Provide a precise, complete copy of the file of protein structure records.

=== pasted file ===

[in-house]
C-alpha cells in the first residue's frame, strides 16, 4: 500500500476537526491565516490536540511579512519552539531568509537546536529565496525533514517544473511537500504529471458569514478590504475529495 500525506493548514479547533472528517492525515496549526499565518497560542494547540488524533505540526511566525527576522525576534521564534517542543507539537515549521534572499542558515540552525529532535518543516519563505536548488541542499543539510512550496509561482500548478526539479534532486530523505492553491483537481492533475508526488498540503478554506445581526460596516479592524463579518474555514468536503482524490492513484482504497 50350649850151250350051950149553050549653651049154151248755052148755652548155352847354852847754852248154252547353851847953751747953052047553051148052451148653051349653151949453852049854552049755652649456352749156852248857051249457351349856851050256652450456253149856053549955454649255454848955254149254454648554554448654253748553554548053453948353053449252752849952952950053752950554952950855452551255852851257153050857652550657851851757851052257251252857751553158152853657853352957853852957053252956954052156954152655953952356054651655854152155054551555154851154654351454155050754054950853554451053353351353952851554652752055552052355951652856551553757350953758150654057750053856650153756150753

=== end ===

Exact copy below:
[in-house]
C-alpha cells in the first residue's frame, strides 16, 4: 500500500476537526491565516490536540511579512519552539531568509537546536529565496525533514517544473511537500504529471458569514478590504475529495 500525506493548514479547533472528517492525515496549526499565518497560542494547540488524533505540526511566525527576522525576534521564534517542543507539537515549521534572499542558515540552525529532535518543516519563505536548488541542499543539510512550496509561482500548478526539479534532486530523505492553491483537481492533475508526488498540503478554506445581526460596516479592524463579518474555514468536503482524490492513484482504497 50350649850151250350051950149553050549653651049154151248755052148755652548155352847354852847754852248154252547353851847953751747953052047553051148052451148653051349653151949453852049854552049755652649456352749156852248857051249457351349856851050256652450456253149856053549955454649255454848955254149254454648554554448654253748553554548053453948353053449252752849952952950053752950554952950855452551255852851257153050857652550657851851757851052257251252857751553158152853657853352957853852957053252956954052156954152655953952356054651655854152155054551555154851154654351454155050754054950853554451053353351353952851554652752055552052355951652856551553757350953758150654057750053856650153756150753